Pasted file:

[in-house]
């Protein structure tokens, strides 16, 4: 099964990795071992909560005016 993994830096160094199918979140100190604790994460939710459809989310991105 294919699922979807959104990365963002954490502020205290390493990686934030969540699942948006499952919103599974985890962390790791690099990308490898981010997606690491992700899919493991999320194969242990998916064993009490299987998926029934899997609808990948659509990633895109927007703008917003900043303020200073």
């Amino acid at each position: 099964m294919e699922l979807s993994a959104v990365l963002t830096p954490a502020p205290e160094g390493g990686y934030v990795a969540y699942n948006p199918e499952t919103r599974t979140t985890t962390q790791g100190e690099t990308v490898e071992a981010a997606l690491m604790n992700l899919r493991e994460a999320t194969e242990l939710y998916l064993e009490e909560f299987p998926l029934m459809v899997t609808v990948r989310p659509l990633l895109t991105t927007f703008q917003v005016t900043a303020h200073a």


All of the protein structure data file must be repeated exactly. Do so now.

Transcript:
[in-house]
């Protein structure tokens, strides 16, 4: 099964990795071992909560005016 993994830096160094199918979140100190604790994460939710459809989310991105 294919699922979807959104990365963002954490502020205290390493990686934030969540699942948006499952919103599974985890962390790791690099990308490898981010997606690491992700899919493991999320194969242990998916064993009490299987998926029934899997609808990948659509990633895109927007703008917003900043303020200073």
């Amino acid at each position: 099964m294919e699922l979807s993994a959104v990365l963002t830096p954490a502020p205290e160094g390493g990686y934030v990795a969540y699942n948006p199918e499952t919103r599974t979140t985890t962390q790791g100190e690099t990308v490898e071992a981010a997606l690491m604790n992700l899919r493991e994460a999320t194969e242990l939710y998916l064993e009490e909560f299987p998926l029934m459809v899997t609808v990948r989310p659509l990633l895109t991105t927007f703008q917003v005016t900043a303020h200073a």